Sunday, April 3, 2011

So You Wanna Be a Writer...Now What?

Almost five years ago, I made the biggest decision in my life next to getting married and having kids. I wanted to write professionally. Of course, that’s easier said than done. I can say I’m a writer, but what makes that so? It has to be more than my verbal announcement.

The decision to write professionally means a lot of changes. Some are fun, and , well, some aren’t. Let me tell you right off the bat: Writing is not easy. That’s not to say it isn’t fun, but it’s definitely not as easy as it appears at first.

When I first sat down to crank out my first novel—I had the time of my life. I wrote and wrote and wrote. The words came effortlessly, the story and characters were fun and interesting. Then, thanks to a critique group, all my hopes and dreams were dashed. What was all this about plotting and character arcs? What in the heck is wrong with adverbs? Don’t even get me started on the intricacies of query letters, synopses, and pitches.

There are things that took me awhile to discover on my own, so I thought I’d share my expertise (pfft!) with you. First things first! You’ve made the decision to become a writer. That’s great. Here’s my Top 10 for New Writers (in ascending order):

10. Start to budget for extras. Being a writer comes with its own unique set of expenses. From printer ink and paper to writer conferences, sometimes it isn’t cheap. The sooner you start saving, the more freedom you have later on. (I highly recommend getting yourself down to a good writers conference!)

9. Join local/national writing groups. There’s nothing like a group of like-minded people who get together and cause trouble! There’s also nothing like a good support group when you get stuck—whether it be research, schedule-juggling, or just plain writer’s blues. There are several out there, and for different genres. I am a member of the American Christian Fiction Writers (ACFW)—a fabulous group with a wealth of information and support, not to mention and kickin’ conference in September!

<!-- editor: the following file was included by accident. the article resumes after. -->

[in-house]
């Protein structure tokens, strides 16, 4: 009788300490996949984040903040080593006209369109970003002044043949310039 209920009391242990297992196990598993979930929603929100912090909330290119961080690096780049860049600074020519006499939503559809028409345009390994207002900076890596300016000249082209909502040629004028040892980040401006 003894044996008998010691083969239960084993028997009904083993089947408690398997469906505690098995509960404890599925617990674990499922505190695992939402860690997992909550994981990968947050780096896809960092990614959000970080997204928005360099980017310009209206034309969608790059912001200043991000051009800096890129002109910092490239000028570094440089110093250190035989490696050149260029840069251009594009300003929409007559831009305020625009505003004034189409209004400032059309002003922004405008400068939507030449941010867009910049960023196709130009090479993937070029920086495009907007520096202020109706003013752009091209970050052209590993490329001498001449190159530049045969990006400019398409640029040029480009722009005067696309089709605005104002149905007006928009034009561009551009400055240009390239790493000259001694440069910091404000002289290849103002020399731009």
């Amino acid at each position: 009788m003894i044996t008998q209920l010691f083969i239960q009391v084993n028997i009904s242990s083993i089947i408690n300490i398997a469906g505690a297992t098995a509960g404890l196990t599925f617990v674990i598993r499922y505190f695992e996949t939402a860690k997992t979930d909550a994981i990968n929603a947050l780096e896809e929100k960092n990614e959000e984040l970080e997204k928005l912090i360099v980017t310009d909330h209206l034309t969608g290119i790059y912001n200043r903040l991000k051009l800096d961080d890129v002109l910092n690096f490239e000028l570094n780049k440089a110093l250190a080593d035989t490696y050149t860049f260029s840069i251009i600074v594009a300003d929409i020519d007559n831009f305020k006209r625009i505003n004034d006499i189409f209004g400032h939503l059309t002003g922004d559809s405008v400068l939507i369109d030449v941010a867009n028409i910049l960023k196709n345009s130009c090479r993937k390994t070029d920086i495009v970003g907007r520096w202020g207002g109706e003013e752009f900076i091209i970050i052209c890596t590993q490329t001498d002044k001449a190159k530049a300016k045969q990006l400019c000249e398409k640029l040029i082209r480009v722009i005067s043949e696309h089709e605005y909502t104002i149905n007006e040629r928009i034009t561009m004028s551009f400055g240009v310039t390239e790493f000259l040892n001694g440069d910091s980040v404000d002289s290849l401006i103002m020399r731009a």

8. BICHOK (Butt in Chair, Hands on Keyboard)—sit down and write! Nothing is better for a writer than practice. And we all know that practice makes perfect, or at least as close as we’ll get this side of heaven!

7. Start small, dream big. I first read this concept in Jerry B. Jenkins book, Writing for the Soul, a few years ago. He suggests that a writer start with producing articles and stuff of the like, then moving on to short stories, and finally a novel if they so wish. I don’t necessarily agree with the whole of that concept—I see nothing wrong with writing articles and working on a novel at the same time! I do agree that mastering different types of articles and the art of short stories can do a lot to enhance your skills as a novelist.

6. Join a critique group. Our eyes are only as good as our brains. And what happens when our brains see the same thing day in and day out? They become accustomed to what’s put before them. We cannot be unbiased readers of our own novels. It would be like being an unbiased judge in a cutest baby contest that your child is in. There are several different ways to go about this—several online writing sites have different kinds of critique groups. I belong to one on Writing.Com and have had some really big breakthroughs with them. Some groups, like ACFW, offer critique loops that encourage the formation of unique critique groups. If nothing else, you can advertise that you’re looking for a critique group and see what happens! For a while, I also had a dedicated critique partner. She was a great asset and it was nice because she knew MY writing style and all about my novel!